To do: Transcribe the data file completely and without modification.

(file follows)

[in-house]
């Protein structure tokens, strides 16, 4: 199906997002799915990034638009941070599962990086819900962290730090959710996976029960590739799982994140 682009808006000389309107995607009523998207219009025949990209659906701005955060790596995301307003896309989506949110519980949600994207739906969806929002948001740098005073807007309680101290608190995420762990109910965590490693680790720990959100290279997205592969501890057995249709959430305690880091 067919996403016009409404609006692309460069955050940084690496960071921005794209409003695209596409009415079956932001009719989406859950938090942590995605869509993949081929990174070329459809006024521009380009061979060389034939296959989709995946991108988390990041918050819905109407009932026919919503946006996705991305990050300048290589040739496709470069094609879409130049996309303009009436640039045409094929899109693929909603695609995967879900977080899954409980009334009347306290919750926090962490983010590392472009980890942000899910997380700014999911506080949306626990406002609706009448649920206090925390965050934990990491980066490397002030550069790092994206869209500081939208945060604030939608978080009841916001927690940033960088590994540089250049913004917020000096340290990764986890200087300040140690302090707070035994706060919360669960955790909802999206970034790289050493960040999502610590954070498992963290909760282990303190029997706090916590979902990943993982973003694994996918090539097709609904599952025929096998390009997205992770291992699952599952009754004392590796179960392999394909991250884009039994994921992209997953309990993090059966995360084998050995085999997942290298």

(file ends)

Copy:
[in-house]
């Protein structure tokens, strides 16, 4: 199906997002799915990034638009941070599962990086819900962290730090959710996976029960590739799982994140 682009808006000389309107995607009523998207219009025949990209659906701005955060790596995301307003896309989506949110519980949600994207739906969806929002948001740098005073807007309680101290608190995420762990109910965590490693680790720990959100290279997205592969501890057995249709959430305690880091 067919996403016009409404609006692309460069955050940084690496960071921005794209409003695209596409009415079956932001009719989406859950938090942590995605869509993949081929990174070329459809006024521009380009061979060389034939296959989709995946991108988390990041918050819905109407009932026919919503946006996705991305990050300048290589040739496709470069094609879409130049996309303009009436640039045409094929899109693929909603695609995967879900977080899954409980009334009347306290919750926090962490983010590392472009980890942000899910997380700014999911506080949306626990406002609706009448649920206090925390965050934990990491980066490397002030550069790092994206869209500081939208945060604030939608978080009841916001927690940033960088590994540089250049913004917020000096340290990764986890200087300040140690302090707070035994706060919360669960955790909802999206970034790289050493960040999502610590954070498992963290909760282990303190029997706090916590979902990943993982973003694994996918090539097709609904599952025929096998390009997205992770291992699952599952009754004392590796179960392999394909991250884009039994994921992209997953309990993090059966995360084998050995085999997942290298």